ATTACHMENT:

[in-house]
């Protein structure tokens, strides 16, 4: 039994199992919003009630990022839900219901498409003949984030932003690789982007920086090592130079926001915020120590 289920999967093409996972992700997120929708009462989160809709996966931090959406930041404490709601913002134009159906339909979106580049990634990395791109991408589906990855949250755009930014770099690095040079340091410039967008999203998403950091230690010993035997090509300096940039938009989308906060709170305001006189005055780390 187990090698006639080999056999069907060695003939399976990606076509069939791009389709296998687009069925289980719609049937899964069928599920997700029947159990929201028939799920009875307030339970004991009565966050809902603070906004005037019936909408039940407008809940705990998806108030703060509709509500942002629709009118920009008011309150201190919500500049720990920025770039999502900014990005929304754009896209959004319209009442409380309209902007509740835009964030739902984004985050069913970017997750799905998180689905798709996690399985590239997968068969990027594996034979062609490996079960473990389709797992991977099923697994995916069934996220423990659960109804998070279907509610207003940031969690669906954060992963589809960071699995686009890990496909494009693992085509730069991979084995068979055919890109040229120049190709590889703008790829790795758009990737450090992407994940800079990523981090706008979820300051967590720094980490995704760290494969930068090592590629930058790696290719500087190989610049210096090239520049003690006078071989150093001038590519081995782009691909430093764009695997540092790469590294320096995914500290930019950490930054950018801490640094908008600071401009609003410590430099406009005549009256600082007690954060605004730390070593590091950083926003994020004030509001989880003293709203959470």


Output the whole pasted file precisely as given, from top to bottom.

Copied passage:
[in-house]
């Protein structure tokens, strides 16, 4: 039994199992919003009630990022839900219901498409003949984030932003690789982007920086090592130079926001915020120590 289920999967093409996972992700997120929708009462989160809709996966931090959406930041404490709601913002134009159906339909979106580049990634990395791109991408589906990855949250755009930014770099690095040079340091410039967008999203998403950091230690010993035997090509300096940039938009989308906060709170305001006189005055780390 187990090698006639080999056999069907060695003939399976990606076509069939791009389709296998687009069925289980719609049937899964069928599920997700029947159990929201028939799920009875307030339970004991009565966050809902603070906004005037019936909408039940407008809940705990998806108030703060509709509500942002629709009118920009008011309150201190919500500049720990920025770039999502900014990005929304754009896209959004319209009442409380309209902007509740835009964030739902984004985050069913970017997750799905998180689905798709996690399985590239997968068969990027594996034979062609490996079960473990389709797992991977099923697994995916069934996220423990659960109804998070279907509610207003940031969690669906954060992963589809960071699995686009890990496909494009693992085509730069991979084995068979055919890109040229120049190709590889703008790829790795758009990737450090992407994940800079990523981090706008979820300051967590720094980490995704760290494969930068090592590629930058790696290719500087190989610049210096090239520049003690006078071989150093001038590519081995782009691909430093764009695997540092790469590294320096995914500290930019950490930054950018801490640094908008600071401009609003410590430099406009005549009256600082007690954060605004730390070593590091950083926003994020004030509001989880003293709203959470």